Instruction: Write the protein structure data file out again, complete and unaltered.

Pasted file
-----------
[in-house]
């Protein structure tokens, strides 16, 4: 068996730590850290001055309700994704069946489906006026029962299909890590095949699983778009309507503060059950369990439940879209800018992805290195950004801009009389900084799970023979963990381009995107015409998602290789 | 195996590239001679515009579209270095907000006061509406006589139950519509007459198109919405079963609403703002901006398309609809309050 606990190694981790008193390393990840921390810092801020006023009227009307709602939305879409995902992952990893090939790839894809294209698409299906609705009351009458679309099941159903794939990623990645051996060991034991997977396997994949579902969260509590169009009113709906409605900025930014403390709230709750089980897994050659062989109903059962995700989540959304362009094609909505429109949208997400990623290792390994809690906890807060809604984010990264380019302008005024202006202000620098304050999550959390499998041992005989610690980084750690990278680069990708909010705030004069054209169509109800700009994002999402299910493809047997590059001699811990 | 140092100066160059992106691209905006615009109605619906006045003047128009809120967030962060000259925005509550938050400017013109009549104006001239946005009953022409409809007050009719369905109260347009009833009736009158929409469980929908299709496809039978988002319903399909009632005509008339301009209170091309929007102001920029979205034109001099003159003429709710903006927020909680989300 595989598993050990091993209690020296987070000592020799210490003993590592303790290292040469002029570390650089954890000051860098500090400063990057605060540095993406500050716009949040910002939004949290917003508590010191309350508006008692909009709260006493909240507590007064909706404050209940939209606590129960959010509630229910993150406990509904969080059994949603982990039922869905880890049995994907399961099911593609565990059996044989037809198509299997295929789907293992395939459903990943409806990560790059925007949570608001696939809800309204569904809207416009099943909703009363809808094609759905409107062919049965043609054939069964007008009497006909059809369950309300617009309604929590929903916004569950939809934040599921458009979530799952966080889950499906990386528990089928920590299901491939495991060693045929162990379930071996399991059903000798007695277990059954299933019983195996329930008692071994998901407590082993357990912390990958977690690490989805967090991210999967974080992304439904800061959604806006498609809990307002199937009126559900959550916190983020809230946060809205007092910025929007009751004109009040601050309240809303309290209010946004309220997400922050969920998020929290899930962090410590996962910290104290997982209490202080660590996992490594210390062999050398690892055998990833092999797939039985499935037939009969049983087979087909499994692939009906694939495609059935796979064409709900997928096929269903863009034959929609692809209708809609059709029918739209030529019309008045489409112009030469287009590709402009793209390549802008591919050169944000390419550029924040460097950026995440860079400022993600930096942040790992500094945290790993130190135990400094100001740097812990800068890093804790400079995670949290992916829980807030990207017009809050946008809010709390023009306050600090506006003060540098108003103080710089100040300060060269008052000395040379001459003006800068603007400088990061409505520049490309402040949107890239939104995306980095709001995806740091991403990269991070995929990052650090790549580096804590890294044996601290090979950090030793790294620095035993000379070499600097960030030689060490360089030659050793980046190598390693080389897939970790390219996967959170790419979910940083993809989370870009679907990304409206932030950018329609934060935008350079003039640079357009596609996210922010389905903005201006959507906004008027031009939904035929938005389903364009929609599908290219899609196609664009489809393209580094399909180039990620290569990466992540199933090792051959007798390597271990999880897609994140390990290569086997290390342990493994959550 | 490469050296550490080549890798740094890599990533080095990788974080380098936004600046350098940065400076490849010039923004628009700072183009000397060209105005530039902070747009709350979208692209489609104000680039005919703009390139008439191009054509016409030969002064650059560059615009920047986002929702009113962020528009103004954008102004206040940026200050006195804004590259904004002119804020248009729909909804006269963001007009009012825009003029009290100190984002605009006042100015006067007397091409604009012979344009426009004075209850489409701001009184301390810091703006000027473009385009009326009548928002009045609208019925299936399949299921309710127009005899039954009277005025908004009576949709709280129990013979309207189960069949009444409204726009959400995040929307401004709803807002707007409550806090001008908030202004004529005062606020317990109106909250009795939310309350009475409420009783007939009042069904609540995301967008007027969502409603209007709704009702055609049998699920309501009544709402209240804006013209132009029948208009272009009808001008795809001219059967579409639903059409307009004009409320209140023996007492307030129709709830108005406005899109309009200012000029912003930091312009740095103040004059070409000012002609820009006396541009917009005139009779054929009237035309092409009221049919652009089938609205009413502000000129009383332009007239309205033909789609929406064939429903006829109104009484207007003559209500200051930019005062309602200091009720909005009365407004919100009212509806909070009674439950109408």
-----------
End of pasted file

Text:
[in-house]
């Protein structure tokens, strides 16, 4: 068996730590850290001055309700994704069946489906006026029962299909890590095949699983778009309507503060059950369990439940879209800018992805290195950004801009009389900084799970023979963990381009995107015409998602290789 | 195996590239001679515009579209270095907000006061509406006589139950519509007459198109919405079963609403703002901006398309609809309050 606990190694981790008193390393990840921390810092801020006023009227009307709602939305879409995902992952990893090939790839894809294209698409299906609705009351009458679309099941159903794939990623990645051996060991034991997977396997994949579902969260509590169009009113709906409605900025930014403390709230709750089980897994050659062989109903059962995700989540959304362009094609909505429109949208997400990623290792390994809690906890807060809604984010990264380019302008005024202006202000620098304050999550959390499998041992005989610690980084750690990278680069990708909010705030004069054209169509109800700009994002999402299910493809047997590059001699811990 | 140092100066160059992106691209905006615009109605619906006045003047128009809120967030962060000259925005509550938050400017013109009549104006001239946005009953022409409809007050009719369905109260347009009833009736009158929409469980929908299709496809039978988002319903399909009632005509008339301009209170091309929007102001920029979205034109001099003159003429709710903006927020909680989300 595989598993050990091993209690020296987070000592020799210490003993590592303790290292040469002029570390650089954890000051860098500090400063990057605060540095993406500050716009949040910002939004949290917003508590010191309350508006008692909009709260006493909240507590007064909706404050209940939209606590129960959010509630229910993150406990509904969080059994949603982990039922869905880890049995994907399961099911593609565990059996044989037809198509299997295929789907293992395939459903990943409806990560790059925007949570608001696939809800309204569904809207416009099943909703009363809808094609759905409107062919049965043609054939069964007008009497006909059809369950309300617009309604929590929903916004569950939809934040599921458009979530799952966080889950499906990386528990089928920590299901491939495991060693045929162990379930071996399991059903000798007695277990059954299933019983195996329930008692071994998901407590082993357990912390990958977690690490989805967090991210999967974080992304439904800061959604806006498609809990307002199937009126559900959550916190983020809230946060809205007092910025929007009751004109009040601050309240809303309290209010946004309220997400922050969920998020929290899930962090410590996962910290104290997982209490202080660590996992490594210390062999050398690892055998990833092999797939039985499935037939009969049983087979087909499994692939009906694939495609059935796979064409709900997928096929269903863009034959929609692809209708809609059709029918739209030529019309008045489409112009030469287009590709402009793209390549802008591919050169944000390419550029924040460097950026995440860079400022993600930096942040790992500094945290790993130190135990400094100001740097812990800068890093804790400079995670949290992916829980807030990207017009809050946008809010709390023009306050600090506006003060540098108003103080710089100040300060060269008052000395040379001459003006800068603007400088990061409505520049490309402040949107890239939104995306980095709001995806740091991403990269991070995929990052650090790549580096804590890294044996601290090979950090030793790294620095035993000379070499600097960030030689060490360089030659050793980046190598390693080389897939970790390219996967959170790419979910940083993809989370870009679907990304409206932030950018329609934060935008350079003039640079357009596609996210922010389905903005201006959507906004008027031009939904035929938005389903364009929609599908290219899609196609664009489809393209580094399909180039990620290569990466992540199933090792051959007798390597271990999880897609994140390990290569086997290390342990493994959550 | 490469050296550490080549890798740094890599990533080095990788974080380098936004600046350098940065400076490849010039923004628009700072183009000397060209105005530039902070747009709350979208692209489609104000680039005919703009390139008439191009054509016409030969002064650059560059615009920047986002929702009113962020528009103004954008102004206040940026200050006195804004590259904004002119804020248009729909909804006269963001007009009012825009003029009290100190984002605009006042100015006067007397091409604009012979344009426009004075209850489409701001009184301390810091703006000027473009385009009326009548928002009045609208019925299936399949299921309710127009005899039954009277005025908004009576949709709280129990013979309207189960069949009444409204726009959400995040929307401004709803807002707007409550806090001008908030202004004529005062606020317990109106909250009795939310309350009475409420009783007939009042069904609540995301967008007027969502409603209007709704009702055609049998699920309501009544709402209240804006013209132009029948208009272009009808001008795809001219059967579409639903059409307009004009409320209140023996007492307030129709709830108005406005899109309009200012000029912003930091312009740095103040004059070409000012002609820009006396541009917009005139009779054929009237035309092409009221049919652009089938609205009413502000000129009383332009007239309205033909789609929406064939429903006829109104009484207007003559209500200051930019005062309602200091009720909005009365407004919100009212509806909070009674439950109408």